To many people, Roy Lichtenstein's paintings based on comic strips are synonymous with Pop Art. These depictions of characters in tense, dramatic situations are intended as ironic commentaries on modern man's plight, in which mass media — magazines, advertisements, and television — shapes everything, even our emotions. Lichtenstein also based paintings on well-known masterpieces of art, perhaps commenting, as did Andy Warhol in his Mona Lisa, on the conversion of art into commodity. Like Warhol, Lichtenstein, who had an art-school background, also worked as a commercial artist and graphic designer (1951–57), an experience that influenced the subject matter of his later paintings. Lichtenstein's fame as a Pop artist began with his first one-man exhibition, at the Leo Castelli Gallery in New York in 1962, and continued to characterize his career throughout his life.
Stepping Out is marked by Lichtenstein's customary restriction to the primary colors and to black and white, by his thick black outlines, and by the absence of any shading except that provided by the dots imitating those used to print comic strips. Yet beneath the simplicity of means and commonplace subject matter lies a sophisticated art founded on a great deal of knowledge and skill. Lichtenstein here depicts a man and woman, side by side, both quite dapperly dressed. The male is based on a figure in Fernand Léger's painting Three Musicians of 1944 (Museum of Modern Art, New York), but seen in mirror image. He wears a straw hat, high-collared shirt, and striped tie; the flower in his lapel is borrowed from another Léger painting. The female figure, with her dramatically reduced and displaced features, resembles the Surrealistic women depicted by Picasso during the 1930s. Her face has been reduced to a single eye set on its side, a mouth, and a long lock of cascading blond hair.
The composition of Stepping Out is complex and rather elaborate. The figures, while quite different in appearance and style of dress, are united through shape and color: the sweeping curve of the woman's hair is answered by the curve of her companion's lapel; the diagonal yellow of the end of her scarf is echoed in the yellow rectangle that covers the top of his face; the red Benday dots cover half of both faces; and the black that serves as background for the man invades the area behind the woman.
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Artist:Roy Lichtenstein (American, New York 1923–1997 New York)
Medium:Oil and Magna on canvas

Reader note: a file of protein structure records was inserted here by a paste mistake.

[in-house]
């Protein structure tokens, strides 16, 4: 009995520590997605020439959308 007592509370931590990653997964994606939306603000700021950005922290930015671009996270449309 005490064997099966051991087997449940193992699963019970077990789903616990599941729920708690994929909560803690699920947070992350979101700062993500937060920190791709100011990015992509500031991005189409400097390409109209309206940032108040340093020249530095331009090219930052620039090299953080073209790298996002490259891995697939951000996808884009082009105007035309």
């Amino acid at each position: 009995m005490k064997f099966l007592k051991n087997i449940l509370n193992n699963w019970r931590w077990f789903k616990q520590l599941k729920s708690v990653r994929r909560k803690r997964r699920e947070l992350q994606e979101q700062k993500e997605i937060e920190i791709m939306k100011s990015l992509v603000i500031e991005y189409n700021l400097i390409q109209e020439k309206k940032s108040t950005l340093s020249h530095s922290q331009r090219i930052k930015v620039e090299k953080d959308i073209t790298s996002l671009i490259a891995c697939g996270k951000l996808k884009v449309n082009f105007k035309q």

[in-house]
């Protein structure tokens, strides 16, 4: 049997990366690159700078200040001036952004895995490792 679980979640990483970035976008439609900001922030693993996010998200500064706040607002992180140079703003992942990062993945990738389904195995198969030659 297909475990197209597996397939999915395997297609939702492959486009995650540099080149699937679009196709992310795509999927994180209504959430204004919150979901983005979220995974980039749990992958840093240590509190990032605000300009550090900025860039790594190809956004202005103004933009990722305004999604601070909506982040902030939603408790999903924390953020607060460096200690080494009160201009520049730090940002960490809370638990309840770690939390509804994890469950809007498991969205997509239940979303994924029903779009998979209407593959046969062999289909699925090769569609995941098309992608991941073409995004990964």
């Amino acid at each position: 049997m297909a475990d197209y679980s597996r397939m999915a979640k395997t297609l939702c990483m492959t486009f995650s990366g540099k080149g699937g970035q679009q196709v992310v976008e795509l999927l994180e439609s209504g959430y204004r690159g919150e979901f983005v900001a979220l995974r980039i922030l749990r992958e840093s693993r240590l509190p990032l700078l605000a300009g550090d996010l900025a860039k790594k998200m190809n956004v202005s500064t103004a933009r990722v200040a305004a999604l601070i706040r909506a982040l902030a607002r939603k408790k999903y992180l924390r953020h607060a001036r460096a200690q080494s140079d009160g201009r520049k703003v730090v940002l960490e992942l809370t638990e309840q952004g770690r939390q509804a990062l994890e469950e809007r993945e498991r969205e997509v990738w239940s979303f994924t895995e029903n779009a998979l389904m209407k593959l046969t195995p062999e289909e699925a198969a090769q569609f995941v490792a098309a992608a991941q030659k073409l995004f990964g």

Dimensions:86 3/4 × 70 1/8 in. (220.3 × 178.1 cm)
Credit Line:Purchase, Lila Acheson Wallace Gift, Arthur Hoppock Hearn Fund, Arthur Lejwa Fund, in honor of Jean Arp; and The Bernhill Fund, Joseph H. Hazen Foundation Inc., Samuel I. Newhouse Foundation Inc., Walter Bareiss, Marie Bannon McHenry, Louise Smith, and Stephen C. Swid Gifts, 1980
Inscription: Signed and dated (verso): rf Lichtenstein / '78
the artist, Southampton, N.Y. (1978–80; sold through Leo Castelli Gallery, New York to MMA)
Washington, D.C. Corcoran Gallery of Art. "Willem de Kooning, Jasper Johns, Ellsworth Kelly, Roy Lichtenstein, Robert Rauschenberg: The 36th Biennial Exhibition of the Corcoran Gallery of Art," February 24–April 8, 1979.
New York. The Metropolitan Museum of Art. "Recent Acquisitions from the Department of Twentieth Century Art," October 16, 1979–January 30, 1980, no catalogue (lent by the artist).
Saint Louis Art Museum. "Roy Lichtenstein: 1970–1980," May 8–June 28, 1981, unnumbered cat. (p. 123).
Seattle Art Museum. "Roy Lichtenstein: 1970–1980," July 16–September 6, 1981, unnumbered cat.
New York. Whitney Museum of American Art. "Roy Lichtenstein: 1970–1980," September 22–November 29, 1981, unnumbered cat.
Fort Worth Art Museum. "Roy Lichtenstein: 1970–1980," December 16, 1981–February 7, 1982, unnumbered cat.
New York. The Metropolitan Museum of Art. "30 Painters: Recent Acquisitions (formerly titled ‘Given and Promised’)," January 26–March 14, 1982, brochure no. 18 [added to the exhibition on February 9, 1982].
Cologne. Josef-Haubrich Kunsthalle. "Roy Lichtenstein: 1970–1980," March 10–April 25, 1982, unnumbered cat. [on view from March 18, 1982].
New York. The Metropolitan Museum of Art. "Yves Saint Laurent: 25 Years of Design," December 14, 1983–September 2, 1984, unnum. checklist (installed in galleries of Costume Institute exhibition).
Venice. Biennale. "Arte e arti, attualité e storia: XLI Esposizione internazionale d'arte," June 10–September 9, 1984.
New York. The Metropolitan Museum of Art. "Selection One: Twentieth-Century Art," February 1–April 30, 1985, no catalogue.
New York. Solomon R. Guggenheim Museum. "Roy Lichtenstein," October 7, 1993–January 16, 1994, no. 195.
Museum of Contemporary Art, Los Angeles. "Roy Lichtenstein," January 30–April 3, 1994, no. 195.
Montreal Museum of Fine Arts. "Roy Lichtenstein," May 26–September 5, 1994, no. 195.
Munich. Haus der Kunst. "Roy Lichtenstein," October 13, 1994–January 9, 1995.
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